It has recently been reported that UK jobcentres reporting a rise of 126% in claimants since the start of lockdown and job vacancies are at a record low. People living with cancer are not only facing the effects of the declining economy, but may also fall victim to financial struggles as a result of their diagnosis.
When people think of Macmillan Cancer Support, they often think of Macmillan nurses. However, the cancer charity funds and supports not only nurses, but a wide range of health and social care professionals, including welfare benefits advisers.
It may not be the first thing you think about, but being diagnosed with cancer can be tough on your finances. You may earn less if you need to stop working or reduce your hours. You may spend more on everyday costs like heating and travelling to hospital. That’s why Macmillan has funded benefits advisers in Coventry, to give people living with cancer the support and guidance they need to make money one less worry.
With unemployment rates predicted to rise over the coming months , along with delayed cancer diagnoses, Macmillan Welfare Benefits Adviser, Balwant Nahal, who is a Macmillan Specialist Benefits Adviser at the Macmillan Benefits Advice Service in Coventry and Warwickshire, wants to offer a few tips on how people affected by cancer can manage their finances and cope with the financial impact of both cancer and coronavirus.
Balwant, said, ‘The double-blow of an NHS cancer crisis and the deepest economic recession in decades is making it more difficult than ever for people living with cancer to face the cost of cancer.
In these unprecedented times, it’s never been more important to obtain free, independent, impartial and professional advice on your entitlements. From seeking advice on furlough for the employed and benefit claims such as Universal Credit, to the Self Employment Income Scheme, we have had a variety of enquiries from clients affected by cancer.
Clients have also raised concerns about holding onto their employment with increase in redundancy announcements. This is where we have been able to step in and give advice on their rights and entitlements.
Our top tips for people affected by cancer and during these unprecedented times, include:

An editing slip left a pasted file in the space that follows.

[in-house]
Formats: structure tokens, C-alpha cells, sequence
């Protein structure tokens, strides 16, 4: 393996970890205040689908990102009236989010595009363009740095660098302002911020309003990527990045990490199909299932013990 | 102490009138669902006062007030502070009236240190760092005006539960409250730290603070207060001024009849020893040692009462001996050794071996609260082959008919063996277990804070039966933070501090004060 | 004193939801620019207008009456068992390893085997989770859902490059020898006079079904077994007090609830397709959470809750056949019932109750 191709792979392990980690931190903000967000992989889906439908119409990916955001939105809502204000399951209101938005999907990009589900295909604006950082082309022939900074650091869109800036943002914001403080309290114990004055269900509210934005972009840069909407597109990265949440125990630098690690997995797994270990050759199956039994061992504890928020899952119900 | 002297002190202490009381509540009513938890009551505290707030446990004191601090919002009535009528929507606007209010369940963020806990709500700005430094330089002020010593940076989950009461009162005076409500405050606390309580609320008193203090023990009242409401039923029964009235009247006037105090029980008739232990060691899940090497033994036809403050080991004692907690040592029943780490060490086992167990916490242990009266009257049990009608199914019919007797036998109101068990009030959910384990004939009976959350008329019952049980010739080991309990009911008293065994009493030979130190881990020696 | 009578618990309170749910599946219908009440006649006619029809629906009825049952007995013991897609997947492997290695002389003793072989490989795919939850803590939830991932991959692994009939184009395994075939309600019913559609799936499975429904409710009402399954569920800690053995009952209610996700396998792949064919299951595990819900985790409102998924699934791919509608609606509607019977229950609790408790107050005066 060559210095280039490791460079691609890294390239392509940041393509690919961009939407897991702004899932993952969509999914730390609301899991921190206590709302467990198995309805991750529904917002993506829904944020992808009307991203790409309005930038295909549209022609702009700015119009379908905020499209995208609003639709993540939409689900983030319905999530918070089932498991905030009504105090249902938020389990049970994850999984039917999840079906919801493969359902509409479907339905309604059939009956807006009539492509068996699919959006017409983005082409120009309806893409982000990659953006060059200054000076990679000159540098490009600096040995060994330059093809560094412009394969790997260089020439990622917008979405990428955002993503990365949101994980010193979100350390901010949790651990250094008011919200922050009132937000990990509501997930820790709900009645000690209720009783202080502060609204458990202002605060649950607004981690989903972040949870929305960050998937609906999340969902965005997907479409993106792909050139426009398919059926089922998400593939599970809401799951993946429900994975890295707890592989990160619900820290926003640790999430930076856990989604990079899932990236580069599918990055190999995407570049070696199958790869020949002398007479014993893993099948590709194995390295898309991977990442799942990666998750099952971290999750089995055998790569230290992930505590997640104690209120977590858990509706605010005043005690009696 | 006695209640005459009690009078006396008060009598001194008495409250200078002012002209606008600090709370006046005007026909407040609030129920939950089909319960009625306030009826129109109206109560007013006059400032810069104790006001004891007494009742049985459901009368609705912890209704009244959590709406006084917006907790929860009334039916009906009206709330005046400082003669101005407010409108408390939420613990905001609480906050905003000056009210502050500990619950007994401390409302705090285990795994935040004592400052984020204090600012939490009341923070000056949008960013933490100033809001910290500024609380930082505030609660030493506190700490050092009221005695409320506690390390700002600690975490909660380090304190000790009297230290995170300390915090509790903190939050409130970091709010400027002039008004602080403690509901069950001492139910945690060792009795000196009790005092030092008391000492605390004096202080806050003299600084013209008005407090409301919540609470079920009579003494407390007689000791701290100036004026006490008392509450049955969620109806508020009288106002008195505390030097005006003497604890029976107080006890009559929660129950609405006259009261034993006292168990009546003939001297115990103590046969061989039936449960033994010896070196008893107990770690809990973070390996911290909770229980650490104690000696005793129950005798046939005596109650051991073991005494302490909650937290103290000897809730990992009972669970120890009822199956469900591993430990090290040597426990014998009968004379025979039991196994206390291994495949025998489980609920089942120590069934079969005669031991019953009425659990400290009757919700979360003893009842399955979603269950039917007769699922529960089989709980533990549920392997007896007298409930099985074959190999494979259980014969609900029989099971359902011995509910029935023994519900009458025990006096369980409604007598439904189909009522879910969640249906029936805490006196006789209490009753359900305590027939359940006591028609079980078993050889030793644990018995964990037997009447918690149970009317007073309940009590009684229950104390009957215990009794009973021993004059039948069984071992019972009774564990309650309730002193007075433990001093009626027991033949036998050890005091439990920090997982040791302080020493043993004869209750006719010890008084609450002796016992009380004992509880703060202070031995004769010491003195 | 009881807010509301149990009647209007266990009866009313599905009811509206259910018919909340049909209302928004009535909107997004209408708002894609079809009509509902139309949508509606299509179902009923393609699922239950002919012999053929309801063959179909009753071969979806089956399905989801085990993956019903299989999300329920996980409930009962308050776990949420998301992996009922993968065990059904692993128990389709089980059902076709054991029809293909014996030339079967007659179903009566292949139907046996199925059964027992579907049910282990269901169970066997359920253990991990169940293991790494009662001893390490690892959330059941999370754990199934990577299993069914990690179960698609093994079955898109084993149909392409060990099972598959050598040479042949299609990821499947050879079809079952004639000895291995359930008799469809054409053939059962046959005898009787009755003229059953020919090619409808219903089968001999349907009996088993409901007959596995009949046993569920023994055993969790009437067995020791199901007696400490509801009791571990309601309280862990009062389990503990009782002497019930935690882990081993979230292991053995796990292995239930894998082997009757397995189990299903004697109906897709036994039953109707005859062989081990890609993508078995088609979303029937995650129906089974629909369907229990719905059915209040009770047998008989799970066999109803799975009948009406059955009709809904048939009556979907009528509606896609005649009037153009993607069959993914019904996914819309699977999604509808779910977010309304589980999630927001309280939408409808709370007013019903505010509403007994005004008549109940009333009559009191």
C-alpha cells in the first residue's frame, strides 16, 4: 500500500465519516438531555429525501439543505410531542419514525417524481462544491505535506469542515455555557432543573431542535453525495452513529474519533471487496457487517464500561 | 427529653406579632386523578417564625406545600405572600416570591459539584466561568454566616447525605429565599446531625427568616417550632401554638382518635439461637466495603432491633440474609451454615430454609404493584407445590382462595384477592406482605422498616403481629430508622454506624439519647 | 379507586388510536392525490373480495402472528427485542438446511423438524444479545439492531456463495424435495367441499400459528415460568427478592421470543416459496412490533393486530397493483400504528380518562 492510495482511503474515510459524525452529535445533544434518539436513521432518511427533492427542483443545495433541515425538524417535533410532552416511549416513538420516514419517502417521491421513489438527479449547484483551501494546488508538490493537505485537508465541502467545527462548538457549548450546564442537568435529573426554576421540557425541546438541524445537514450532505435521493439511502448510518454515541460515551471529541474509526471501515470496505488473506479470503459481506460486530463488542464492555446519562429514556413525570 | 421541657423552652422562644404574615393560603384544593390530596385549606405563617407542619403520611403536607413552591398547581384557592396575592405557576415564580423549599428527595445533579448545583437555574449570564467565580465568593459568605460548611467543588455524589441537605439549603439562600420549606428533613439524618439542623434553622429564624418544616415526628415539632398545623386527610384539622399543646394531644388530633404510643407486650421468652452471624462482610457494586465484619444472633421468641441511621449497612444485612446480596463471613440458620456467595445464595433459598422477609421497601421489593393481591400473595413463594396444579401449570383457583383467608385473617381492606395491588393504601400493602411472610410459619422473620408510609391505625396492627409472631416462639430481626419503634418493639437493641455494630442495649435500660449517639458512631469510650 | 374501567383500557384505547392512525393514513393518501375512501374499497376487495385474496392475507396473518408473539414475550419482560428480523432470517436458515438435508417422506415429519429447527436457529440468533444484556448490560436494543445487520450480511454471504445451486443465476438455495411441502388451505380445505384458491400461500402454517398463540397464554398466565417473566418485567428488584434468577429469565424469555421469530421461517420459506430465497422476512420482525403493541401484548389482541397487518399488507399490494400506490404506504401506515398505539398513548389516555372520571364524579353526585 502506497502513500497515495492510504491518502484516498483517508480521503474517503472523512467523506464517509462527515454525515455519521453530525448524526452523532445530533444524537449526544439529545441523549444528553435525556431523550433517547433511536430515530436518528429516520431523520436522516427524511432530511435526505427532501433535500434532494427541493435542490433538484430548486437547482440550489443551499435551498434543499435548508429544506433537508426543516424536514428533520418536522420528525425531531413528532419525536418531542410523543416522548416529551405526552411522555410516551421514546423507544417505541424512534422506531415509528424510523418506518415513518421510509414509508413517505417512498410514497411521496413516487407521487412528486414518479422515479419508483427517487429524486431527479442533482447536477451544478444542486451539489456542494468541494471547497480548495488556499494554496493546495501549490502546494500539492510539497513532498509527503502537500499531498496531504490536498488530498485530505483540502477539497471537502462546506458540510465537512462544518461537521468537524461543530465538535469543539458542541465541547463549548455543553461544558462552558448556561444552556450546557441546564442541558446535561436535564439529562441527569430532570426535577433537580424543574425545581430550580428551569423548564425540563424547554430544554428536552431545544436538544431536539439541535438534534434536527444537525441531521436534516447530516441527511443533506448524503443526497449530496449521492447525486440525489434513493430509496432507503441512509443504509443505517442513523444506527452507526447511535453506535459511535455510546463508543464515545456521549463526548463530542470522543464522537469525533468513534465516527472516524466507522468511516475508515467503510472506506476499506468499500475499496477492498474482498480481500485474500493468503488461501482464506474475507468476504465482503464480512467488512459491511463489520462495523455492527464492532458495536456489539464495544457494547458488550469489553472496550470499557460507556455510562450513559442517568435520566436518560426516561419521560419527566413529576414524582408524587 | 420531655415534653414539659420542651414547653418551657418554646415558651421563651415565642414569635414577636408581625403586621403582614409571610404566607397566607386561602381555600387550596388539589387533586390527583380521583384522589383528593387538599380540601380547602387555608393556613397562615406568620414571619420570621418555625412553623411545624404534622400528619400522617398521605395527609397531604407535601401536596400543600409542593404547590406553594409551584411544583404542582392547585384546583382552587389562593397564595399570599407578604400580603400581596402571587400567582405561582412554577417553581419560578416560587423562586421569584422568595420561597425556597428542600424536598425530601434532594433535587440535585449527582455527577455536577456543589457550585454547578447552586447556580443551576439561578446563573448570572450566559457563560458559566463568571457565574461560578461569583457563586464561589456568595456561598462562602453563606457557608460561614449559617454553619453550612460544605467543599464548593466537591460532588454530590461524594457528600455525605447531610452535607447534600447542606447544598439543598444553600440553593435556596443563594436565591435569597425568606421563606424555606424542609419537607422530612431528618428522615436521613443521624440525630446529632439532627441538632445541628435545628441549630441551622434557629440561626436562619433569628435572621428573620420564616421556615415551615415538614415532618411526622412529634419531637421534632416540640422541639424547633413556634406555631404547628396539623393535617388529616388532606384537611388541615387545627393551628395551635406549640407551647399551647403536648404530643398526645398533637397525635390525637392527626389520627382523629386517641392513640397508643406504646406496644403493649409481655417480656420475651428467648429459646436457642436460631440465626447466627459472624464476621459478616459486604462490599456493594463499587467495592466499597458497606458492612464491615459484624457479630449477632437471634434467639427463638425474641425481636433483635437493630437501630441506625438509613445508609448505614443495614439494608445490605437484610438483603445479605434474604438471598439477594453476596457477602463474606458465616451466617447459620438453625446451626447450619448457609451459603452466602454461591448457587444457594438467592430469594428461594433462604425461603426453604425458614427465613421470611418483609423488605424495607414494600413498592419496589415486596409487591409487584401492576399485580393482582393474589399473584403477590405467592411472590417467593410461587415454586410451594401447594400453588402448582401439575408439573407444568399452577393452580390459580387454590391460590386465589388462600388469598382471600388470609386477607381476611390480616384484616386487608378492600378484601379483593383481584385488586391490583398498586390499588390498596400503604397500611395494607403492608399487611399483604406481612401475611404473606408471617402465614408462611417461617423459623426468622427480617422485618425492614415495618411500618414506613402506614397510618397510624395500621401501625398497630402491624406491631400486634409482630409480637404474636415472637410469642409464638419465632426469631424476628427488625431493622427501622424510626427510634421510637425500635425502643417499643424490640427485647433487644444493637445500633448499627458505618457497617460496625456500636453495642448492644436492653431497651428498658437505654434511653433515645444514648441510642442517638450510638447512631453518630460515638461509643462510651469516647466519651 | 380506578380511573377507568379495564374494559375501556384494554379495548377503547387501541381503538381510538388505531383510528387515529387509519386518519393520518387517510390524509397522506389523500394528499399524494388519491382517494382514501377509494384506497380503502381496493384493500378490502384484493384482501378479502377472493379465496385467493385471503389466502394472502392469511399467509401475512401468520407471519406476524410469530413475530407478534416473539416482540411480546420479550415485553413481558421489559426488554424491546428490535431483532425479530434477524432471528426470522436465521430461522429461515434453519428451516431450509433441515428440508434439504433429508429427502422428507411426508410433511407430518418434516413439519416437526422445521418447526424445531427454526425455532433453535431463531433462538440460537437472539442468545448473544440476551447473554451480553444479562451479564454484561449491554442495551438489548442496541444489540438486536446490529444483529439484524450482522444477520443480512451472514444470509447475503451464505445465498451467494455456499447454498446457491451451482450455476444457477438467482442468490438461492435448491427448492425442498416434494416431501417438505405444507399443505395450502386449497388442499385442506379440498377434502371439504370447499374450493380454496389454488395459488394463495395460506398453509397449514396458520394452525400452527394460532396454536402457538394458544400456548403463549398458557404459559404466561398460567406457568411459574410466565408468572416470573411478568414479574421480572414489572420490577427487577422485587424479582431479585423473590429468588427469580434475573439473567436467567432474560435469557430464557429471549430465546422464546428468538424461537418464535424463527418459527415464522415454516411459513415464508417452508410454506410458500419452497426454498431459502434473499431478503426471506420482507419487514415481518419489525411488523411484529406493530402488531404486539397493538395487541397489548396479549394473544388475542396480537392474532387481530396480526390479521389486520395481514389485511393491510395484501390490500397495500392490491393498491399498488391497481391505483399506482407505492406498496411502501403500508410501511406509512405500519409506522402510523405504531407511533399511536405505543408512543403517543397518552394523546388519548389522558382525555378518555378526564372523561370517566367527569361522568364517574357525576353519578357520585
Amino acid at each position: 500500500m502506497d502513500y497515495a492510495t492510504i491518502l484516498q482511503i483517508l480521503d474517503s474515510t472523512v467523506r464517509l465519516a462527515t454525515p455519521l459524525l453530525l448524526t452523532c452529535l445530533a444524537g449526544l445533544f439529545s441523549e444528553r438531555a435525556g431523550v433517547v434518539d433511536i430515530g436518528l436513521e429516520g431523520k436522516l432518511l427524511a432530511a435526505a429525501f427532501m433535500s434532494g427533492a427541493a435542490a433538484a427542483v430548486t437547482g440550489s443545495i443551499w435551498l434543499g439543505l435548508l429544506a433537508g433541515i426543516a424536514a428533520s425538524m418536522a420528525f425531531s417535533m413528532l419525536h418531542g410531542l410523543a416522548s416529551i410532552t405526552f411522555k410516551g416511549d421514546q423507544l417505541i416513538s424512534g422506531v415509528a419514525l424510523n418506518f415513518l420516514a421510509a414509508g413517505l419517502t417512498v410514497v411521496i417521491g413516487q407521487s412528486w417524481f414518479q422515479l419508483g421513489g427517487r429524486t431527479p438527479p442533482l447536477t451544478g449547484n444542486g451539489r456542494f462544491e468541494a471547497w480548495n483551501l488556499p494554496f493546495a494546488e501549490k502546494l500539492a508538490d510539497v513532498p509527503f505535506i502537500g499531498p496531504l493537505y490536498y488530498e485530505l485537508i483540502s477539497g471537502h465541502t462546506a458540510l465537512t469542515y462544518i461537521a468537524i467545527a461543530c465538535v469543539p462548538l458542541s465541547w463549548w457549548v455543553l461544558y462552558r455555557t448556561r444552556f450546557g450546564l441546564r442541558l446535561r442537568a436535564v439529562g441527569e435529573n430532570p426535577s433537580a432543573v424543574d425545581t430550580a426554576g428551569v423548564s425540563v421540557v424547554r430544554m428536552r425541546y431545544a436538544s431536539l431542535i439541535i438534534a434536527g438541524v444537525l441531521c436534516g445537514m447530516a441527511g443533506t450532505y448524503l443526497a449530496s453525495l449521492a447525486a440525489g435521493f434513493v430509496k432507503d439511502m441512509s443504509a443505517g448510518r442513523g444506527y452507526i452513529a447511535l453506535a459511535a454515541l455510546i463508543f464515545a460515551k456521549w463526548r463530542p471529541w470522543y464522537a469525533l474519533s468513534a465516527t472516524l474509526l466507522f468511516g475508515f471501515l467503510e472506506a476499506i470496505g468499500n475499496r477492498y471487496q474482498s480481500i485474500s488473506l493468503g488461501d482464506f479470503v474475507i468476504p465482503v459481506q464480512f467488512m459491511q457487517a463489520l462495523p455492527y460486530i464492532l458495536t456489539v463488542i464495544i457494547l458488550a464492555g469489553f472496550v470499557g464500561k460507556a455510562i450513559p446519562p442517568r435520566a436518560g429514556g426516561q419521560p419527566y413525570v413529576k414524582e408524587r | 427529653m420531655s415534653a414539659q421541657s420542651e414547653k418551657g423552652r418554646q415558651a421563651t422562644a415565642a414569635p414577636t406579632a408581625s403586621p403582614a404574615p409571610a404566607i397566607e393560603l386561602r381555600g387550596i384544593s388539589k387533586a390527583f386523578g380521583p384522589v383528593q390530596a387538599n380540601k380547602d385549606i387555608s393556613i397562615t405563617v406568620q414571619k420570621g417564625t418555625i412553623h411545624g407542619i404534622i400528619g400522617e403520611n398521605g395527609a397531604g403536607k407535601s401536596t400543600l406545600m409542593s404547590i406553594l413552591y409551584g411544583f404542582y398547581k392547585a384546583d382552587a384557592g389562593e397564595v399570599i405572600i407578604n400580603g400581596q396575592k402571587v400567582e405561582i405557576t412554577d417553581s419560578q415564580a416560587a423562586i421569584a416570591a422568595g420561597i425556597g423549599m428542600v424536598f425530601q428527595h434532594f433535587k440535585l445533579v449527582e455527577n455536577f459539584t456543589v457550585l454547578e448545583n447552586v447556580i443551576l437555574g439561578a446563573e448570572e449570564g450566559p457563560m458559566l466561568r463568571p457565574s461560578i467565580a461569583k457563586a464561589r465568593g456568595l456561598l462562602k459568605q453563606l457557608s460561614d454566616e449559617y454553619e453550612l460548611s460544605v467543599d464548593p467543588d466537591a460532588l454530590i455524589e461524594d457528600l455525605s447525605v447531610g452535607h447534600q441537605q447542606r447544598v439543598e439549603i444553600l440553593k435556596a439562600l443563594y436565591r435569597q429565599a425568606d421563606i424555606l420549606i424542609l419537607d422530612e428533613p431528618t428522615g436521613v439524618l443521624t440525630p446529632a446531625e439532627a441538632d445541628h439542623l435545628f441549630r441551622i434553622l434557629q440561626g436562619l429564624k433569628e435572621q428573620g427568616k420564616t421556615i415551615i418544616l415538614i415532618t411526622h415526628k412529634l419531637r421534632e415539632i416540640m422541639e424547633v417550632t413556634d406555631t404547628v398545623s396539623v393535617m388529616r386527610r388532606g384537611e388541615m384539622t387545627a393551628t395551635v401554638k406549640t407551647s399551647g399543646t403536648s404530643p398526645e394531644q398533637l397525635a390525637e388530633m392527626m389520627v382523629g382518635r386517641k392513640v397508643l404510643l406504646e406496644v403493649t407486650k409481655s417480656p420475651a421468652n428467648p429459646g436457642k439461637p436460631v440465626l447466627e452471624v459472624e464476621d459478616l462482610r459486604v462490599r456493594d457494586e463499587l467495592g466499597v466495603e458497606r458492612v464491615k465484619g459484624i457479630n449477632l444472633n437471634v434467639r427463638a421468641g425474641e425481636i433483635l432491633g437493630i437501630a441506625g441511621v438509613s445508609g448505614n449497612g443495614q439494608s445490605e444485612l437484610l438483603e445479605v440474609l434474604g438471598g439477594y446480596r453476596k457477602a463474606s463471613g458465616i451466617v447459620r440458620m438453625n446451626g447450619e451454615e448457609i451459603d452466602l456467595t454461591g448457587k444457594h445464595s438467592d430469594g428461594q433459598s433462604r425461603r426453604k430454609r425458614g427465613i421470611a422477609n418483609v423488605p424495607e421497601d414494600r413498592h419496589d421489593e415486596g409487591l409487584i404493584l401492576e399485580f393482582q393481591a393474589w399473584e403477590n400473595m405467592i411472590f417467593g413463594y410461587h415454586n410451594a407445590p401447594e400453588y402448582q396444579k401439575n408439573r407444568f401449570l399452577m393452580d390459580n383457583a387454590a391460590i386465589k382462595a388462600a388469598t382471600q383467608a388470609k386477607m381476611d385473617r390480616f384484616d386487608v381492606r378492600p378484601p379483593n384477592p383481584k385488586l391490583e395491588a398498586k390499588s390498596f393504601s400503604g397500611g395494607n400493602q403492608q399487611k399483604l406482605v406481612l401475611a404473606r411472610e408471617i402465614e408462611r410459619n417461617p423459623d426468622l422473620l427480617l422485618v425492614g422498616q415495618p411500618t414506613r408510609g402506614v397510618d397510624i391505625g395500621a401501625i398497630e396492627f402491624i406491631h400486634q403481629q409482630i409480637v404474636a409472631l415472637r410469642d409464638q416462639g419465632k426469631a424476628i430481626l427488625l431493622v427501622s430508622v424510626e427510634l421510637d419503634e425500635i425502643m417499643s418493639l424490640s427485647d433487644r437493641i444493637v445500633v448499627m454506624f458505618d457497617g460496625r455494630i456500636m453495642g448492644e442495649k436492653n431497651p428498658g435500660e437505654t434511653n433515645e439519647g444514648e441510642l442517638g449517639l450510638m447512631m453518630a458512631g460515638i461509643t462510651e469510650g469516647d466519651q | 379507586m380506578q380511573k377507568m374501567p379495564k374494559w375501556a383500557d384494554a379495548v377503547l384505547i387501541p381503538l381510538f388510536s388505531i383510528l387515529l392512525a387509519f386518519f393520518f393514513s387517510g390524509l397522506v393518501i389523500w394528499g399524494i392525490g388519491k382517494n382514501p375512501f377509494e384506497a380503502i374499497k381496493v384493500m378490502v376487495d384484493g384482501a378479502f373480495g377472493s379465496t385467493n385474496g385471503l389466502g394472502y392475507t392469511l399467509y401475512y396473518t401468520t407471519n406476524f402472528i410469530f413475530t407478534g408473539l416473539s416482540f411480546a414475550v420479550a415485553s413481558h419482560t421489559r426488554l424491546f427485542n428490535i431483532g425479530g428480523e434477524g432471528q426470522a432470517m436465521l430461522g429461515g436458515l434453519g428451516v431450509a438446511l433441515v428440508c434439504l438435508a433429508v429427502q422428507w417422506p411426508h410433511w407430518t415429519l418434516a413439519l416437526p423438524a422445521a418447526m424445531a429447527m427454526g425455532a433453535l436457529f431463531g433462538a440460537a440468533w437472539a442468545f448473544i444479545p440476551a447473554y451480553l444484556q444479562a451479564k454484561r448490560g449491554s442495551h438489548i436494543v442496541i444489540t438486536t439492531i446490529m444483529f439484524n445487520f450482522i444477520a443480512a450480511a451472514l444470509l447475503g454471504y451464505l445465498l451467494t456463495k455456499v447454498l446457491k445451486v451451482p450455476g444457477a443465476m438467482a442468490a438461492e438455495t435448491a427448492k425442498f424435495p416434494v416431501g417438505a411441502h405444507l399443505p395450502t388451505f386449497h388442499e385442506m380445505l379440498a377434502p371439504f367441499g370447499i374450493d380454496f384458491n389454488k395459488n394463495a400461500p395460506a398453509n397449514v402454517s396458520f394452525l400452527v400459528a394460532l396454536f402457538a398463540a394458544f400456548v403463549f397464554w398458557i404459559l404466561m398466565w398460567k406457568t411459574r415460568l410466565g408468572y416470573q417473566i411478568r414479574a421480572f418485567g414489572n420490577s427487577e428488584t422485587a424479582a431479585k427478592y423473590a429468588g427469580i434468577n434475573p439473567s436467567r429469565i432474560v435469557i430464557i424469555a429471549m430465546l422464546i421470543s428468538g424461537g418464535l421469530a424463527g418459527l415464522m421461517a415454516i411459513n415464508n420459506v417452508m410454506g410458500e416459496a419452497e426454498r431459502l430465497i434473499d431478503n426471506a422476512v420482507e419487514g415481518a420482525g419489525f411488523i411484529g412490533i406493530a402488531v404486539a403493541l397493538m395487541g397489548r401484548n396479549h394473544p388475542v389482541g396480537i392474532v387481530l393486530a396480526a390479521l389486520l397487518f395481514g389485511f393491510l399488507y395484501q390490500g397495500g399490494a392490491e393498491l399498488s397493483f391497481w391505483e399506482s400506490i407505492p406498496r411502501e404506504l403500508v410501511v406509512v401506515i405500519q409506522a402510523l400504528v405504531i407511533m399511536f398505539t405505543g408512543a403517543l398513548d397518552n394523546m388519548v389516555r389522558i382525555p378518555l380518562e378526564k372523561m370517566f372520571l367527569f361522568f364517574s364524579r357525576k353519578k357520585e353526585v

•Get advice early – Even if your income may not have been affected it may still be useful to have the conversation in the event things were to change. To help you plan and stay in control of important decisions
•Speak to a reputable organisation who is expert at what they do – you won’t know what you might be entitled to unless you have the conversation. There are free services such as Citizens Advice ready to help with dedicated services for those with Cancer.
•Help comes in many forms not all help is means tested, so you may be missing out. If you are not eligible there may be help for those caring for you.
•Don’t make assumptions and that you won’t be eligible. Financial help comes in the form of non means tested, grants as well the means test.
•The benefits system is complex and you may not have claimed before. There are professional, dedicated services ready to help.
•It’s important to know your rights!
If a cancer diagnosis has had an impact on your finances, contact the Macmillan Benefits Advice Service in Coventry and Warwickshire on 02476 252050 or email email@example.com .
1.Labour market overview UK, 19 May 2020, https://www.ons.gov.uk/employmentandlabourmarket/peopleinwork/employmentandemployeetypes/bulletins/uklabourmarket/may2020#unemployment
2.June 2020, Learning and work institute, https://learningandwork.org.uk/what-we-do/employment-and-social-security/labour-market-analysis/june-2020/
Notes to Editors:
About Macmillan Cancer Support
We know cancer worries can’t wait. And we’re here to help. We are doing everything we can to support you right now, whether you’re concerned about symptoms, your treatment, your finances, or need to talk to someone who understands.
For information, support or just someone to talk to, call 0808 808 00 00 or visit macmillan.org.uk.